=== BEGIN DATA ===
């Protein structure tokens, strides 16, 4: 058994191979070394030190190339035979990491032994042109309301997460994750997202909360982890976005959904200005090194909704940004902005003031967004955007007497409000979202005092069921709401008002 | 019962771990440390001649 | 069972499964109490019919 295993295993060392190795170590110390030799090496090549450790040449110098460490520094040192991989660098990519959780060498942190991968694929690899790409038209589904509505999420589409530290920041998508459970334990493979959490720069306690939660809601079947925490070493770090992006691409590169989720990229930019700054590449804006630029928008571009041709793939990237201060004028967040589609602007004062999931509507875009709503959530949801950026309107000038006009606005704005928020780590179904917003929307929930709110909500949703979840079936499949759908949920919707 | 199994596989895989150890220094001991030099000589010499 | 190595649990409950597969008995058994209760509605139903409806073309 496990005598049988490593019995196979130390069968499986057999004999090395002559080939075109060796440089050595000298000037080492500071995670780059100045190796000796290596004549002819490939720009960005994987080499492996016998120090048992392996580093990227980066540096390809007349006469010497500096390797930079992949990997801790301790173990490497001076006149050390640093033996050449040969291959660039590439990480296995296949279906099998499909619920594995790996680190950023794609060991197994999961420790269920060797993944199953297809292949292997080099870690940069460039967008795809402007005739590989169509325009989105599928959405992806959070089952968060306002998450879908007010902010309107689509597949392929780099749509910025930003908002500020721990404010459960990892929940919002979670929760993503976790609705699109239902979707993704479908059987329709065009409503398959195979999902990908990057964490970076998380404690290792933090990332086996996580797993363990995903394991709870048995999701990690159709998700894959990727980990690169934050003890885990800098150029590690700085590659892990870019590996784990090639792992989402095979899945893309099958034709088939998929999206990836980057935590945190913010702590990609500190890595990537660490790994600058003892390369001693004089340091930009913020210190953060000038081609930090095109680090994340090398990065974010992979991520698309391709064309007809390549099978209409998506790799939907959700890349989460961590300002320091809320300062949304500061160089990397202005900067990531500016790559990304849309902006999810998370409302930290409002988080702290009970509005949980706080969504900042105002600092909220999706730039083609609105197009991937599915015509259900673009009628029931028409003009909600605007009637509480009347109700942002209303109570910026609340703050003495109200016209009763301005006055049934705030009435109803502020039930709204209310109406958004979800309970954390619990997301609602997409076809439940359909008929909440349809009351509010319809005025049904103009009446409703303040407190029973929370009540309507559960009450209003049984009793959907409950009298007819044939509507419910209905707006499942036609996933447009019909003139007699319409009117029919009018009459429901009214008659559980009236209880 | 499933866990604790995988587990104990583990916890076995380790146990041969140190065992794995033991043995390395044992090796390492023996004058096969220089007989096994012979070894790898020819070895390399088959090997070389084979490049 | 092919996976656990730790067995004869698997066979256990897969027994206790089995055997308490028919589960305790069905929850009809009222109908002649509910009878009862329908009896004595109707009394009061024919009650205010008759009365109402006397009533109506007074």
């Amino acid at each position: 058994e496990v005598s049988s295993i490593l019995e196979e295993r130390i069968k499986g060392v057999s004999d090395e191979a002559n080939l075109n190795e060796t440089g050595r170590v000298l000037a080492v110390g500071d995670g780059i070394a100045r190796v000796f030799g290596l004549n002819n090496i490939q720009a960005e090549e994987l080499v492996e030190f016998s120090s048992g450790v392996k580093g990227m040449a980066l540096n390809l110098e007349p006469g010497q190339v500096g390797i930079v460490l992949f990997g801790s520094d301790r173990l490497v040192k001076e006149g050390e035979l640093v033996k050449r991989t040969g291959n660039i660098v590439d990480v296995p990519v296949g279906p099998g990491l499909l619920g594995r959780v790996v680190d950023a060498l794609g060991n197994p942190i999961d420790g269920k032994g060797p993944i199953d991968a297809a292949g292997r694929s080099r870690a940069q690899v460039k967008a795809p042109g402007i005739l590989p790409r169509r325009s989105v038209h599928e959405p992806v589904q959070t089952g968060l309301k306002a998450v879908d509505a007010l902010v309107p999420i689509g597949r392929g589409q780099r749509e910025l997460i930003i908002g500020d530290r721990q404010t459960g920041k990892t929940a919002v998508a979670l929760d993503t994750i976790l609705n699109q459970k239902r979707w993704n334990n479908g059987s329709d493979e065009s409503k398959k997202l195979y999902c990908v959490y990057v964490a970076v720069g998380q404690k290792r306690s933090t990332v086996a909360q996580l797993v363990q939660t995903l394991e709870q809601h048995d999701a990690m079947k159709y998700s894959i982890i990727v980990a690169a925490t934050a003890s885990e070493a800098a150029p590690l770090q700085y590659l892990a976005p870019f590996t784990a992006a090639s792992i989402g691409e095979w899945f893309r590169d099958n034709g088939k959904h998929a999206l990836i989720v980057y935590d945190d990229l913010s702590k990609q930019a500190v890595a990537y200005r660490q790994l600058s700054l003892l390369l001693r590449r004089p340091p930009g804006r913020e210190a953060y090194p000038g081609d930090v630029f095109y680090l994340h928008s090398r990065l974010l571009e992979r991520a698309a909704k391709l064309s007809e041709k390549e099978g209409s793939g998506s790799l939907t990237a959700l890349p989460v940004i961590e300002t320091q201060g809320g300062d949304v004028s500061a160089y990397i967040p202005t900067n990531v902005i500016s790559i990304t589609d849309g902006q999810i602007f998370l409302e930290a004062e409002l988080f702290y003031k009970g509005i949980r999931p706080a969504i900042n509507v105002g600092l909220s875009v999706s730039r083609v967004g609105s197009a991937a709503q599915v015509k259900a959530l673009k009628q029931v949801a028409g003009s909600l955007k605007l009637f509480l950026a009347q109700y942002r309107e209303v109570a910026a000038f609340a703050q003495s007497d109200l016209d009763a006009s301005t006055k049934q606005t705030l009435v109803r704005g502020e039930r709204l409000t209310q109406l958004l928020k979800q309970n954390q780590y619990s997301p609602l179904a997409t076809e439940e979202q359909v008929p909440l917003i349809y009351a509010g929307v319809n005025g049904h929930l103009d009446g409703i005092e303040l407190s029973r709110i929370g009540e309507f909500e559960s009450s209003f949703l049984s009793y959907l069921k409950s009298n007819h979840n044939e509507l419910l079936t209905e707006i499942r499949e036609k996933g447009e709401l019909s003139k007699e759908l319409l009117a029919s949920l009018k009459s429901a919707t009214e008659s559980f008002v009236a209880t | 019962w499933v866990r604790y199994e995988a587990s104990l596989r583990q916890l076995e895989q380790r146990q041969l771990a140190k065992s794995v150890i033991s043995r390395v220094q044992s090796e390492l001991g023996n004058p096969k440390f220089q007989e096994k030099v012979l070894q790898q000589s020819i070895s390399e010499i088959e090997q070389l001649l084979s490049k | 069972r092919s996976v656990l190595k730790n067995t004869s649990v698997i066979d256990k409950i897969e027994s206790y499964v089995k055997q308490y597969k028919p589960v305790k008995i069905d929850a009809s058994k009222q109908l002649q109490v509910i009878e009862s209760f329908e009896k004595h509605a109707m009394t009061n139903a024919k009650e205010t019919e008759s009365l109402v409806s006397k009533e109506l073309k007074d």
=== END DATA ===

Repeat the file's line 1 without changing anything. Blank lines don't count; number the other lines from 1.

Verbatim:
């Protein structure tokens, strides 16, 4: 058994191979070394030190190339035979990491032994042109309301997460994750997202909360982890976005959904200005090194909704940004902005003031967004955007007497409000979202005092069921709401008002 | 019962771990440390001649 | 069972499964109490019919 295993295993060392190795170590110390030799090496090549450790040449110098460490520094040192991989660098990519959780060498942190991968694929690899790409038209589904509505999420589409530290920041998508459970334990493979959490720069306690939660809601079947925490070493770090992006691409590169989720990229930019700054590449804006630029928008571009041709793939990237201060004028967040589609602007004062999931509507875009709503959530949801950026309107000038006009606005704005928020780590179904917003929307929930709110909500949703979840079936499949759908949920919707 | 199994596989895989150890220094001991030099000589010499 | 190595649990409950597969008995058994209760509605139903409806073309 496990005598049988490593019995196979130390069968499986057999004999090395002559080939075109060796440089050595000298000037080492500071995670780059100045190796000796290596004549002819490939720009960005994987080499492996016998120090048992392996580093990227980066540096390809007349006469010497500096390797930079992949990997801790301790173990490497001076006149050390640093033996050449040969291959660039590439990480296995296949279906099998499909619920594995790996680190950023794609060991197994999961420790269920060797993944199953297809292949292997080099870690940069460039967008795809402007005739590989169509325009989105599928959405992806959070089952968060306002998450879908007010902010309107689509597949392929780099749509910025930003908002500020721990404010459960990892929940919002979670929760993503976790609705699109239902979707993704479908059987329709065009409503398959195979999902990908990057964490970076998380404690290792933090990332086996996580797993363990995903394991709870048995999701990690159709998700894959990727980990690169934050003890885990800098150029590690700085590659892990870019590996784990090639792992989402095979899945893309099958034709088939998929999206990836980057935590945190913010702590990609500190890595990537660490790994600058003892390369001693004089340091930009913020210190953060000038081609930090095109680090994340090398990065974010992979991520698309391709064309007809390549099978209409998506790799939907959700890349989460961590300002320091809320300062949304500061160089990397202005900067990531500016790559990304849309902006999810998370409302930290409002988080702290009970509005949980706080969504900042105002600092909220999706730039083609609105197009991937599915015509259900673009009628029931028409003009909600605007009637509480009347109700942002209303109570910026609340703050003495109200016209009763301005006055049934705030009435109803502020039930709204209310109406958004979800309970954390619990997301609602997409076809439940359909008929909440349809009351509010319809005025049904103009009446409703303040407190029973929370009540309507559960009450209003049984009793959907409950009298007819044939509507419910209905707006499942036609996933447009019909003139007699319409009117029919009018009459429901009214008659559980009236209880 | 499933866990604790995988587990104990583990916890076995380790146990041969140190065992794995033991043995390395044992090796390492023996004058096969220089007989096994012979070894790898020819070895390399088959090997070389084979490049 | 092919996976656990730790067995004869698997066979256990897969027994206790089995055997308490028919589960305790069905929850009809009222109908002649509910009878009862329908009896004595109707009394009061024919009650205010008759009365109402006397009533109506007074």